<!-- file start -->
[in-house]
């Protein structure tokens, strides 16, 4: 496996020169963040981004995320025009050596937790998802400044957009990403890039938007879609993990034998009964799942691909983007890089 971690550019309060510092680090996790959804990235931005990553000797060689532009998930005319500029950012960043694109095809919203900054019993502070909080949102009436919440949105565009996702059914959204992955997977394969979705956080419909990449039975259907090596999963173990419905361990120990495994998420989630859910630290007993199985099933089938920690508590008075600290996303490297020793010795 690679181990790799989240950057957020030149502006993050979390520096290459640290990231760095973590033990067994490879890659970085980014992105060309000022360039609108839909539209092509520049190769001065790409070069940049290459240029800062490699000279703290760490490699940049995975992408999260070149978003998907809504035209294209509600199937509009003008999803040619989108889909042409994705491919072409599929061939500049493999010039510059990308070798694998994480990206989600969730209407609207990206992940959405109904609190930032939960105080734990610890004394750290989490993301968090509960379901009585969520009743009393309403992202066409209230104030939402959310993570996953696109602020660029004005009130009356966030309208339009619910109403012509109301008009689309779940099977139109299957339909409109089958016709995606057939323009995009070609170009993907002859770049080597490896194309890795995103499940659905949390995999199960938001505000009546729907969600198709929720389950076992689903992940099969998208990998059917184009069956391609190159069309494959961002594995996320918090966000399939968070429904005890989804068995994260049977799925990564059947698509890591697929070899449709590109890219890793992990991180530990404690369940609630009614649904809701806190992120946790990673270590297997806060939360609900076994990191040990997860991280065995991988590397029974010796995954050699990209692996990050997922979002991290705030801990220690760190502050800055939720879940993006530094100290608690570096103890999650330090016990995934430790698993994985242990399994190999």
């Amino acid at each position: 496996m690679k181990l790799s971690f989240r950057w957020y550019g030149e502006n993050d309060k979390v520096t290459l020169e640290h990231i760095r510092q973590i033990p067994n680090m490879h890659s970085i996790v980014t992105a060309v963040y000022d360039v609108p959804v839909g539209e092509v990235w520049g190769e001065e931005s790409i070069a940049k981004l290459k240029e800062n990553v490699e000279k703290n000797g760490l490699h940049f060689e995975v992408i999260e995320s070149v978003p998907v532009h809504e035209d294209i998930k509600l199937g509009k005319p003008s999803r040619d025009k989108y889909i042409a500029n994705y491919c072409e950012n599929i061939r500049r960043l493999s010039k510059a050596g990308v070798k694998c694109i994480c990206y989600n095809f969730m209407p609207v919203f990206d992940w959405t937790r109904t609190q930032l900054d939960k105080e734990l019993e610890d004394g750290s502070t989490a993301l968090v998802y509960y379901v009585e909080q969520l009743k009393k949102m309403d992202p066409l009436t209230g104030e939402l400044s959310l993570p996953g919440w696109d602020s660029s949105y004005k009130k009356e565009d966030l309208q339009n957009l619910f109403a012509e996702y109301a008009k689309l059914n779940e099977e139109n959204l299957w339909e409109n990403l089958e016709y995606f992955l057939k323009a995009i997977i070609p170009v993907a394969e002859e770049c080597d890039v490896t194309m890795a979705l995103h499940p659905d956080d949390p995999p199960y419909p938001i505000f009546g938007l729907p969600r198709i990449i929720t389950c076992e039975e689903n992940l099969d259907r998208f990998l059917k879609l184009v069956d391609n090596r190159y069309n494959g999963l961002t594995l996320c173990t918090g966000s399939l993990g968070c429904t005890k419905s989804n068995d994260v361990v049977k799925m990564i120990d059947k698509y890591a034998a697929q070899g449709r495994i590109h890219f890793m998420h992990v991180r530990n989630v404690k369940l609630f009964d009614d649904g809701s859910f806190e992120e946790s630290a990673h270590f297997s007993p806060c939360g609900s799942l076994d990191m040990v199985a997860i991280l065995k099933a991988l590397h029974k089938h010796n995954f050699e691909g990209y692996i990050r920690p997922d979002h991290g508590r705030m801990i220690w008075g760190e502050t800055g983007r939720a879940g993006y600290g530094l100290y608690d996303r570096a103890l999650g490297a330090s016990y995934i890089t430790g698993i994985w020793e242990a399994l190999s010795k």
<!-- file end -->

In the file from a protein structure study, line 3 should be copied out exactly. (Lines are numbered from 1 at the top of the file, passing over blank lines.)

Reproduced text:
């Amino acid at each position: 496996m690679k181990l790799s971690f989240r950057w957020y550019g030149e502006n993050d309060k979390v520096t290459l020169e640290h990231i760095r510092q973590i033990p067994n680090m490879h890659s970085i996790v980014t992105a060309v963040y000022d360039v609108p959804v839909g539209e092509v990235w520049g190769e001065e931005s790409i070069a940049k981004l290459k240029e800062n990553v490699e000279k703290n000797g760490l490699h940049f060689e995975v992408i999260e995320s070149v978003p998907v532009h809504e035209d294209i998930k509600l199937g509009k005319p003008s999803r040619d025009k989108y889909i042409a500029n994705y491919c072409e950012n599929i061939r500049r960043l493999s010039k510059a050596g990308v070798k694998c694109i994480c990206y989600n095809f969730m209407p609207v919203f990206d992940w959405t937790r109904t609190q930032l900054d939960k105080e734990l019993e610890d004394g750290s502070t989490a993301l968090v998802y509960y379901v009585e909080q969520l009743k009393k949102m309403d992202p066409l009436t209230g104030e939402l400044s959310l993570p996953g919440w696109d602020s660029s949105y004005k009130k009356e565009d966030l309208q339009n957009l619910f109403a012509e996702y109301a008009k689309l059914n779940e099977e139109n959204l299957w339909e409109n990403l089958e016709y995606f992955l057939k323009a995009i997977i070609p170009v993907a394969e002859e770049c080597d890039v490896t194309m890795a979705l995103h499940p659905d956080d949390p995999p199960y419909p938001i505000f009546g938007l729907p969600r198709i990449i929720t389950c076992e039975e689903n992940l099969d259907r998208f990998l059917k879609l184009v069956d391609n090596r190159y069309n494959g999963l961002t594995l996320c173990t918090g966000s399939l993990g968070c429904t005890k419905s989804n068995d994260v361990v049977k799925m990564i120990d059947k698509y890591a034998a697929q070899g449709r495994i590109h890219f890793m998420h992990v991180r530990n989630v404690k369940l609630f009964d009614d649904g809701s859910f806190e992120e946790s630290a990673h270590f297997s007993p806060c939360g609900s799942l076994d990191m040990v199985a997860i991280l065995k099933a991988l590397h029974k089938h010796n995954f050699e691909g990209y692996i990050r920690p997922d979002h991290g508590r705030m801990i220690w008075g760190e502050t800055g983007r939720a879940g993006y600290g530094l100290y608690d996303r570096a103890l999650g490297a330090s016990y995934i890089t430790g698993i994985w020793e242990a399994l190999s010795k």